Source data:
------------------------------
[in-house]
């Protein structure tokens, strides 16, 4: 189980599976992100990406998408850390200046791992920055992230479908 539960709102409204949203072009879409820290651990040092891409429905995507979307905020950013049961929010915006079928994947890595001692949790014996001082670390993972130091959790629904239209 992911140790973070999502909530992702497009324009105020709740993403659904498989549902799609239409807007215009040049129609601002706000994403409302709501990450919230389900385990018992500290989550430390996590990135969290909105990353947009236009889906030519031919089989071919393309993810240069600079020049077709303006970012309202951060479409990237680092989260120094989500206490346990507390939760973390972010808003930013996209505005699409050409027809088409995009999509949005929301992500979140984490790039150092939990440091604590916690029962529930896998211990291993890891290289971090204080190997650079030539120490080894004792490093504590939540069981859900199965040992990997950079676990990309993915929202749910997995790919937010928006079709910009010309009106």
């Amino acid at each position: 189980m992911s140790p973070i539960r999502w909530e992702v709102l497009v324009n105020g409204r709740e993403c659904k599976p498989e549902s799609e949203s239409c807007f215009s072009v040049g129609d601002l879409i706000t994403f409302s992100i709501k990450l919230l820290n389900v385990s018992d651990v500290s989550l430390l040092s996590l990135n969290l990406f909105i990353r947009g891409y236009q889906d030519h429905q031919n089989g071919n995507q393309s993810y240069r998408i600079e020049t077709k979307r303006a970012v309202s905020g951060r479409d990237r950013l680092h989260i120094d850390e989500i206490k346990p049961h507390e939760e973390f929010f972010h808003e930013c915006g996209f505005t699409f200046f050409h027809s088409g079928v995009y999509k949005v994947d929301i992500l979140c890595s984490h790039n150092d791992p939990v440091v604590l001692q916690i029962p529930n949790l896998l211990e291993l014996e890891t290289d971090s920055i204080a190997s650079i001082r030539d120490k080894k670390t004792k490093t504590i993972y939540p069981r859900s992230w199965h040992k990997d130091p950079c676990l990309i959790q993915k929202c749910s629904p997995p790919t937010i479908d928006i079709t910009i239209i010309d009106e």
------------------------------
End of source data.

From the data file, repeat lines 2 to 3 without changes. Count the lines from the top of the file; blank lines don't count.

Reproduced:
């Protein structure tokens, strides 16, 4: 189980599976992100990406998408850390200046791992920055992230479908 539960709102409204949203072009879409820290651990040092891409429905995507979307905020950013049961929010915006079928994947890595001692949790014996001082670390993972130091959790629904239209 992911140790973070999502909530992702497009324009105020709740993403659904498989549902799609239409807007215009040049129609601002706000994403409302709501990450919230389900385990018992500290989550430390996590990135969290909105990353947009236009889906030519031919089989071919393309993810240069600079020049077709303006970012309202951060479409990237680092989260120094989500206490346990507390939760973390972010808003930013996209505005699409050409027809088409995009999509949005929301992500979140984490790039150092939990440091604590916690029962529930896998211990291993890891290289971090204080190997650079030539120490080894004792490093504590939540069981859900199965040992990997950079676990990309993915929202749910997995790919937010928006079709910009010309009106």
């Amino acid at each position: 189980m992911s140790p973070i539960r999502w909530e992702v709102l497009v324009n105020g409204r709740e993403c659904k599976p498989e549902s799609e949203s239409c807007f215009s072009v040049g129609d601002l879409i706000t994403f409302s992100i709501k990450l919230l820290n389900v385990s018992d651990v500290s989550l430390l040092s996590l990135n969290l990406f909105i990353r947009g891409y236009q889906d030519h429905q031919n089989g071919n995507q393309s993810y240069r998408i600079e020049t077709k979307r303006a970012v309202s905020g951060r479409d990237r950013l680092h989260i120094d850390e989500i206490k346990p049961h507390e939760e973390f929010f972010h808003e930013c915006g996209f505005t699409f200046f050409h027809s088409g079928v995009y999509k949005v994947d929301i992500l979140c890595s984490h790039n150092d791992p939990v440091v604590l001692q916690i029962p529930n949790l896998l211990e291993l014996e890891t290289d971090s920055i204080a190997s650079i001082r030539d120490k080894k670390t004792k490093t504590i993972y939540p069981r859900s992230w199965h040992k990997d130091p950079c676990l990309i959790q993915k929202c749910s629904p997995p790919t937010i479908d928006i079709t910009i239209i010309d009106e």